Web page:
Rethinking the "Devil's June" phenomenon in the eel industry
The Devil's June” is a jargon that has been circulated in the Japanese industry. It means that there will always be a series of unclear events in June before the eel festival, which will have a strong impact on the eel market, especially the imported eel. Around June, the industry is always worried, worried that the disaster will come, let us review the history:
2006 —— In May, China exported 1,350 tons of live eel to Japan, and sold 5,794 tons of roasted eel. On May 29th, Japan implemented the "positive list system". In June, China's eel was detected 7 violations. In July, 17 cases were detected. After August, China's eel exports to Japan and prices dropped significantly.
In JUNE 2007, the US FDA announced that it would temporarily deduct five kinds of aquatic products such as prawns, balsa fish, eel and scorpionfish produced in China until the importer can prove that these products are safe. The Japanese media took the opportunity to hype, introducing consumers into misunderstandings, and eel was the first to bear the brunt. The public opinion of “China eel= dangerous food” was widely circulated, resulting in a 2/3 drop in the number of imported Chinese roasted eels in 2008. The price is only 40% of the same size and the same quality Japanese grilled eel.
In June 2008, some consumers gradually realized that Chinese roast eel were cheap and good, and sales of Chinese roast eel in Japanese supermarkets and mass merchandisers were heating up. At this critical juncture, the Ministry of Agriculture, Forestry and Fisheries announced the incident of counterfeit squid in the producing area. The media screamed hype throughout the day to promote the detection of antibiotics from counterfeit roast eel. Since then, the Ministry of Health and Welfare has announced the detection of malachite green from imported live eel. The “Asahi Shimbun” claimed that the Chinese roasting eel plant purchased raw materials from black farms. Leading consumers to stay away from Chinese eel again.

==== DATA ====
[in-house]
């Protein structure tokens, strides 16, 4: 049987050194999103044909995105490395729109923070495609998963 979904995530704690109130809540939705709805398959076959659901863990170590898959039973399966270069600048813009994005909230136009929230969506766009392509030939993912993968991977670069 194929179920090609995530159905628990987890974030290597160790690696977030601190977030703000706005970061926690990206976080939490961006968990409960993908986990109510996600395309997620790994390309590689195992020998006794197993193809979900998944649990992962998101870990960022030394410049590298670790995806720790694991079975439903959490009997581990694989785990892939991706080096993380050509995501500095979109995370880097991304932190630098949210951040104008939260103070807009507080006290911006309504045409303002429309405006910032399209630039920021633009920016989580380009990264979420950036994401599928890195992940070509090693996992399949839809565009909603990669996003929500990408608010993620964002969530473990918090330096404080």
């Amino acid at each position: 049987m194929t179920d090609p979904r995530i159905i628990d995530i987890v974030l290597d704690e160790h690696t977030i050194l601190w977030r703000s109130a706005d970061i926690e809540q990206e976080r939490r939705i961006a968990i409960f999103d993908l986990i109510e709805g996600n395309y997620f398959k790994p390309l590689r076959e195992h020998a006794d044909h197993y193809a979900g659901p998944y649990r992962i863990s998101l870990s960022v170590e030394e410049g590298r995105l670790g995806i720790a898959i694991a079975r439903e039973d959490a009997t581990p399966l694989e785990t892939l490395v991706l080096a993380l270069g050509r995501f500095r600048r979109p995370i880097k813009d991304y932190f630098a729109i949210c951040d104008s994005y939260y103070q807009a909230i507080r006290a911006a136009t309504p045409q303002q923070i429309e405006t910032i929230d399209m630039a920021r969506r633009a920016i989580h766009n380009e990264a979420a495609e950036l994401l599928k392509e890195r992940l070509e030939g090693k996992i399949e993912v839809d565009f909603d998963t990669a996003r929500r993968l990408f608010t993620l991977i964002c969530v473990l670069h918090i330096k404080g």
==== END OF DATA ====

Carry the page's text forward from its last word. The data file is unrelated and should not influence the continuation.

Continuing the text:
Is Chinese food a dangerous food? What is the difference between Chinese eel and Japanese eel? “The facts speak louder than words”, let the facts speak.
Is Chinese food a dangerous food? According to the results of customs clearance inspection of imported foods announced by the Ministry of Health, Labor and Welfare of Japan: 1.859 million imported foods in Japan in 2006, inspection of 199,000 batches, in violation of; 1530 batches of anti-Food Sanitation Law, accounting for 0.1%, of which imports of Chinese food The pass rate is 99.4%, while the pass rate for imported US food is 99%, which means that US food is no safer than Chinese food.
The United States announced the results of the FDA's inspection of imported food from July 2006 to June 2007. The number of violations was the highest in India, second in Mexico, and third in China. However, according to the proportion of violations of total imports, the first is Dominica, the second is India, the third is Denmark, the fourth is Japan, and China is the sixth. The facts show that Japanese food is no better than Chinese food safety. .
China strictly controls the safety of eel! China has set extremely strict inspection standards for export eel with reference to Japan's "positive list system". For example, the standard for malachite green residue is 2ppb, AOZ is 1ppb, metronidazole is only 0.1ppb, and the most toxic poison — The lethal dose of potassium cyanide is 40 ppb.